Scott Roeder Convicted of Murder in Killing Abortion Practitioner George Tiller
by Steven Ertelt
January 29, 2010
Wichita, KS (LifeNews.com) — A jury convicted Scott Roeder, who is not affiliated with any pro-life organization, or murder in killing late-term abortion practitioner George Tiller. Roeder entered the Lutheran Church on a Sunday morning last summer and shot him at point-blank range.
Roeder was also charged with two counts of aggravated assault for verbally assaulting two Reformation Lutheran Church members while brandishing the gun on his way out of the church.
The jury only deliberated for 37 minutes this morning before bringing the charges against Roeder, who is not involved in the national pro-life movement.
During the trial, Roeder testified that he shot and killed Tiller because he had grown frustrated that he kept getting off on charges that he was engaging in illegal late-term abortions.
His attorneys were hoping to get a lesser charge but District Judge Warren Wilbert ruled that was not in order.
Roeder’s attorneys hoped to win a lesser conviction of voluntary manslaughter, which requires a jury to confirm that a defendant had an unreasonable but honest belief that deadly force was justified.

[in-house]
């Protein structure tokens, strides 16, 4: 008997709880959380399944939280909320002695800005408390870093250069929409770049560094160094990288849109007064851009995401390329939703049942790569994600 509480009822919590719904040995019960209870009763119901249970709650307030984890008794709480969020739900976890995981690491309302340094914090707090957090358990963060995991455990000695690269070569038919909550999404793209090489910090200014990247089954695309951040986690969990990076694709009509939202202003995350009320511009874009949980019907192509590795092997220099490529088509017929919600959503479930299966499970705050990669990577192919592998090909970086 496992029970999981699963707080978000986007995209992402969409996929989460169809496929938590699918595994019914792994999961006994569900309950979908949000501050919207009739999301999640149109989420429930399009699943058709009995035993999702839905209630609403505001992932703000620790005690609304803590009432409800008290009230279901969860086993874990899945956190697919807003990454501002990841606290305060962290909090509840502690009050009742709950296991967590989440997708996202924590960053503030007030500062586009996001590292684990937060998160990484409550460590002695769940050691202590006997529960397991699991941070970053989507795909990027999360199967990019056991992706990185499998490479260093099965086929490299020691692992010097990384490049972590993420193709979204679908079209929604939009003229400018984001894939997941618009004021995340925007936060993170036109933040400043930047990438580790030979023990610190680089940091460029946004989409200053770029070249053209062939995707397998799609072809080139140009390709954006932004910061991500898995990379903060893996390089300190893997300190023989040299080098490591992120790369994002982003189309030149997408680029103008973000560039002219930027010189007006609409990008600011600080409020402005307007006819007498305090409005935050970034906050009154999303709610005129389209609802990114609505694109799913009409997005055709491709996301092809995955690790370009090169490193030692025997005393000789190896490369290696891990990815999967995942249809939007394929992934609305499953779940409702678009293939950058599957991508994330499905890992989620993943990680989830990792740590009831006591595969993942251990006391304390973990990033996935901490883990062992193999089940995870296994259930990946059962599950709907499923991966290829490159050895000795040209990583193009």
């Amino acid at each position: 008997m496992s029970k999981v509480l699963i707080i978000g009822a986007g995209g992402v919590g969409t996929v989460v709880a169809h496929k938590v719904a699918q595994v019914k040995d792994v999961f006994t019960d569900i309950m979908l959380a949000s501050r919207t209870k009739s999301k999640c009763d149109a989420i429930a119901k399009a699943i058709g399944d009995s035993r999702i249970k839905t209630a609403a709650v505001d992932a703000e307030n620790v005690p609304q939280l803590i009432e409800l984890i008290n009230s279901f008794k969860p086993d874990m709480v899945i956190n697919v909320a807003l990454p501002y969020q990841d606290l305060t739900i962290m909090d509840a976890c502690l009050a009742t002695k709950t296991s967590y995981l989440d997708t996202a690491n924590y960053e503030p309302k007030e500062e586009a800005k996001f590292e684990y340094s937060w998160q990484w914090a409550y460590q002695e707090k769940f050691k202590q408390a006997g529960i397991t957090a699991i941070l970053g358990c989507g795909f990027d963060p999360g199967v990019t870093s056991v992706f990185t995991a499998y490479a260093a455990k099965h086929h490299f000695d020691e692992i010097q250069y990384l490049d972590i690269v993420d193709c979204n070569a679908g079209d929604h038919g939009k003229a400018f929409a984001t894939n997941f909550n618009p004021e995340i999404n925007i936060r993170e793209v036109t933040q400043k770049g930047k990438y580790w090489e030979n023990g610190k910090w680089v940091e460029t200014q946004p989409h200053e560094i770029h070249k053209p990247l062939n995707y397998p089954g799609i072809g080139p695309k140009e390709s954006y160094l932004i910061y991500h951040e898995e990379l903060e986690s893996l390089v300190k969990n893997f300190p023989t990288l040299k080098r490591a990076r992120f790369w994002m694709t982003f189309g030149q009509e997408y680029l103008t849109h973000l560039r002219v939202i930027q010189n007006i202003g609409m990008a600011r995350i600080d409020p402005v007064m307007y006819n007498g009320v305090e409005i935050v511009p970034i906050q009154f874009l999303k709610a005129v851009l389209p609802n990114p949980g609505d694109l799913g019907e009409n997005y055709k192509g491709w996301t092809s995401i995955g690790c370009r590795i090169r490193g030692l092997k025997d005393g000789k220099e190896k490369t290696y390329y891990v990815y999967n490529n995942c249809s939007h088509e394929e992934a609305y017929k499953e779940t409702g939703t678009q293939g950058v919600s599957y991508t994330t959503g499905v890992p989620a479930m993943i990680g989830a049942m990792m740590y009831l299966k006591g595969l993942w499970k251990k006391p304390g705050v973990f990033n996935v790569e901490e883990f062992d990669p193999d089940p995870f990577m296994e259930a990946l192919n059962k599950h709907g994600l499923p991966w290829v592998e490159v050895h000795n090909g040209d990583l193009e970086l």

There is no immediate danger in the back of a church, the judge said, and ruled out a second-degree murder conviction, which does not involve premeditation, because it was clear Roeder planned to killed Tiller.
The 51-year-old Kansas City, Missouri man will face a life prison term without the possibility of parole for the first 25 years.
During his time on the stand, Roeder admitted he purchased a gun the day before he shot Tiller and that he had engaged in target practice beforehand.
His defense lawyer asked: "Did you go and shoot Dr Tiller?"
Roeder replied: "Yes."
He then proceeded to contradict himself and his own actions, which pro-life groups have soundly condemned.
"It is not man’s job to take life it’s our Heavenly Father’s. He is our creator, he gives and takes life. It’s never up to man to take life, except in defense of self or others," he claimed.
Tiller was one of the few abortion practitioners in the United States to do late-term abortions and he had been a subject of legal and peaceful efforts by pro-life groups at the time of the shooting.
Organizations had been working to get the state medical board to revoke Tiller’s license because of allegations that some of the abortions he did violated state law but not having an independent physician certify they were necessary.
Hundreds of pro-life groups condemned the Tiller shooting immediately or in the days following, but that didn’t stop abortion advocates from claiming they supported the killing or calling the majority of Americans who take a pro-life view "terrorists."
National Right to Life, a large nationwide pro-life group, said it "extends its sympathies to Dr. Tiller’s family over this loss of life."
"The National Right to Life Committee unequivocally condemns any such acts of violence regardless of motivation. The pro-life movement works to protect the right to life and increase respect for human life. The unlawful use of violence is directly contrary to that goal," it said.
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